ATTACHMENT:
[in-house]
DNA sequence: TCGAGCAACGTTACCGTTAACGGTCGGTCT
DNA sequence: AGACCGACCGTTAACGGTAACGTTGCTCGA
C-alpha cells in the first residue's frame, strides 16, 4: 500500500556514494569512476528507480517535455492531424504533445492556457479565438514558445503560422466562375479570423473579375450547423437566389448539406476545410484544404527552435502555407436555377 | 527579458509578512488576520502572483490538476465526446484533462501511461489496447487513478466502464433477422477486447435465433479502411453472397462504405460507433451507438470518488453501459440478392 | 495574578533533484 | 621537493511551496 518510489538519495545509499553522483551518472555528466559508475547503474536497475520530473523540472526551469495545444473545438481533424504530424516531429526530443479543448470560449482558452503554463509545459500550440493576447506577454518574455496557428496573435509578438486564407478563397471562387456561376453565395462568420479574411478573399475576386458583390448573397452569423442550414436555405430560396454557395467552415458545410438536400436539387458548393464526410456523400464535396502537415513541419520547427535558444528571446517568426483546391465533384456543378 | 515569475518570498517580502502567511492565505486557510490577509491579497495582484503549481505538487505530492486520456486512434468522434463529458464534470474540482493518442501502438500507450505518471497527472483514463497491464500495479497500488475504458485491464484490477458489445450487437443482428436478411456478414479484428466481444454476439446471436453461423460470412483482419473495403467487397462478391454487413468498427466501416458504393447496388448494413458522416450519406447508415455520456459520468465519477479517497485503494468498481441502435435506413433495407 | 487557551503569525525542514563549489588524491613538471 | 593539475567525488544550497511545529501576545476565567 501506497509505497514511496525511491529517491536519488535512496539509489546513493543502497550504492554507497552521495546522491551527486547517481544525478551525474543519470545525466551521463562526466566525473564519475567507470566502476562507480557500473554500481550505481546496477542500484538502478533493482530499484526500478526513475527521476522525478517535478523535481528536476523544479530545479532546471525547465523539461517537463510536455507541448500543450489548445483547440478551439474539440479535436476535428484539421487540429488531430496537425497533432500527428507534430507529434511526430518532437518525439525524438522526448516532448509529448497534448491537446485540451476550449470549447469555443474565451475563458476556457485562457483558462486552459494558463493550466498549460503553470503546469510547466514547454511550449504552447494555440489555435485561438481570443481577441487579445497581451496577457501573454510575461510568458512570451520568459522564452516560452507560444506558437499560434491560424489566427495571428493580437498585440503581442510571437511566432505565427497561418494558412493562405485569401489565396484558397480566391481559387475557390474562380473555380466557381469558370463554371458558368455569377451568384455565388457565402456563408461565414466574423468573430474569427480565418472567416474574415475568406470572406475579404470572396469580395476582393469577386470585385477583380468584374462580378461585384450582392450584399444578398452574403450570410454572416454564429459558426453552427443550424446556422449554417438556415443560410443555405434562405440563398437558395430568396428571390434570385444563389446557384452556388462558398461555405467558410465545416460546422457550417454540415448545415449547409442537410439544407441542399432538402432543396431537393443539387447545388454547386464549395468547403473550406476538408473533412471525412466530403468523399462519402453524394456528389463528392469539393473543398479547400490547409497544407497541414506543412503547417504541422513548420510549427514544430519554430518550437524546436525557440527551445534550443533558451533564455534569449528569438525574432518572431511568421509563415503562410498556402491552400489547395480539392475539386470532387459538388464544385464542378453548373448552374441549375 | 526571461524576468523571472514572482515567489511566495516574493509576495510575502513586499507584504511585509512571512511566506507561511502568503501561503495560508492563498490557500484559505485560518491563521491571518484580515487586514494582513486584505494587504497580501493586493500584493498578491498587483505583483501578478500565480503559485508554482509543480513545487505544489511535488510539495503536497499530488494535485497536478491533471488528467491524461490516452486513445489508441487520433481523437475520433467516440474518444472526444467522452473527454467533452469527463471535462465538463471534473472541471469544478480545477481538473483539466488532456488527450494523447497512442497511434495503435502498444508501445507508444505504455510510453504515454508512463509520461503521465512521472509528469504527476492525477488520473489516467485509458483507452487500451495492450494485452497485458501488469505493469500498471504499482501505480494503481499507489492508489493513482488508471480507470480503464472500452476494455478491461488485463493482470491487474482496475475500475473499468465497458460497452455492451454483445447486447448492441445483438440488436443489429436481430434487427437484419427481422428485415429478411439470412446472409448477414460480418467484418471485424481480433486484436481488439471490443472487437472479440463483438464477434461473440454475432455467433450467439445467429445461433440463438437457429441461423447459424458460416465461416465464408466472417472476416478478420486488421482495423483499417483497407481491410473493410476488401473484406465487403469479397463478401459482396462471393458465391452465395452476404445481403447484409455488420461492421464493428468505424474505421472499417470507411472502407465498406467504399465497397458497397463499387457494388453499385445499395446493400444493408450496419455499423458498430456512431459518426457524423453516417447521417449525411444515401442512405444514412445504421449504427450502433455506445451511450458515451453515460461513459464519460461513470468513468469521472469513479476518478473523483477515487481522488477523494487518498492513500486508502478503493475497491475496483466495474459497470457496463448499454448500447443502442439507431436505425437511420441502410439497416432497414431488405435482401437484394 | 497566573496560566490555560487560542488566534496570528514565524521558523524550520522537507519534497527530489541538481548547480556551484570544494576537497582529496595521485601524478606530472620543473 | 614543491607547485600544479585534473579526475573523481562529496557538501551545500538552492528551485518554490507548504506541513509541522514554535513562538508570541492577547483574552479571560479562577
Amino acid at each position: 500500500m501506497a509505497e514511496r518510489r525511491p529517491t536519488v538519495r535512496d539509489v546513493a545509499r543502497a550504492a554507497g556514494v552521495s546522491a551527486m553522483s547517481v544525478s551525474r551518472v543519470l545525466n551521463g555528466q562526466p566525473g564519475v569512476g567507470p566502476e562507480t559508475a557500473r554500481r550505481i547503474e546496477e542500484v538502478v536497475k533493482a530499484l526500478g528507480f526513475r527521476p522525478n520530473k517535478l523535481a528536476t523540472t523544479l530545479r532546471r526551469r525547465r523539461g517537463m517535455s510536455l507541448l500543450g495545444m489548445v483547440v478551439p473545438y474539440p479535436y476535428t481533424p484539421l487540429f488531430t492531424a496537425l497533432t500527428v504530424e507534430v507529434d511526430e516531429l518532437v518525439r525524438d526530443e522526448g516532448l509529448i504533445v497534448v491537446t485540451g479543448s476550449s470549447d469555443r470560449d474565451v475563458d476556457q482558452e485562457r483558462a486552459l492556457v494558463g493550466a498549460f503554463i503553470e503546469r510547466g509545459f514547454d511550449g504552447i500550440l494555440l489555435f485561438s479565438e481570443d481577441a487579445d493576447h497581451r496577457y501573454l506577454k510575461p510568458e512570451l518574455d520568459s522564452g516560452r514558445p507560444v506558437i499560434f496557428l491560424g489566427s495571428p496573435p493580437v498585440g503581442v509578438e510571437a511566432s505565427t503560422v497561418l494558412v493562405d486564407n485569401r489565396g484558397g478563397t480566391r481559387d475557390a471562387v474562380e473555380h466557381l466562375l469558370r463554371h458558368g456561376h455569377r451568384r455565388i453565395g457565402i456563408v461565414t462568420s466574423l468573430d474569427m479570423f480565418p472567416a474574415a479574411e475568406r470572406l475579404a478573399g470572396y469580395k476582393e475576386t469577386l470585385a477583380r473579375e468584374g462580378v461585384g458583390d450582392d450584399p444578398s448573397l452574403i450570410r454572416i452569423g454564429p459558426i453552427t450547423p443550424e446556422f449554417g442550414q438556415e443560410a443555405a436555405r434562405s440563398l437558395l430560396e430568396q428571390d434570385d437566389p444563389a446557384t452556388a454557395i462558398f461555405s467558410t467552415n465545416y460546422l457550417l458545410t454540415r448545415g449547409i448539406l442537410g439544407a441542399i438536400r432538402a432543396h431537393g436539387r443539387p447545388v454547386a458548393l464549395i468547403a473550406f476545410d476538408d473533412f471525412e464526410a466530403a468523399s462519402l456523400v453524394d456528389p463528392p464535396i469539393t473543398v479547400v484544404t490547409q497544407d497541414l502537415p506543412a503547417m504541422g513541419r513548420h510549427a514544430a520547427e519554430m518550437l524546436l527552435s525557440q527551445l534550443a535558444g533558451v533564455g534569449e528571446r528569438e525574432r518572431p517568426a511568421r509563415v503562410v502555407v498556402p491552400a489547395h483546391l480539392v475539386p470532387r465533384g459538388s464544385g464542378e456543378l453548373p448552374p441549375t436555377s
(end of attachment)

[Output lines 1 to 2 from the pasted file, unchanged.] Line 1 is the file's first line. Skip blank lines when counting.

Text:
[in-house]
DNA sequence: TCGAGCAACGTTACCGTTAACGGTCGGTCT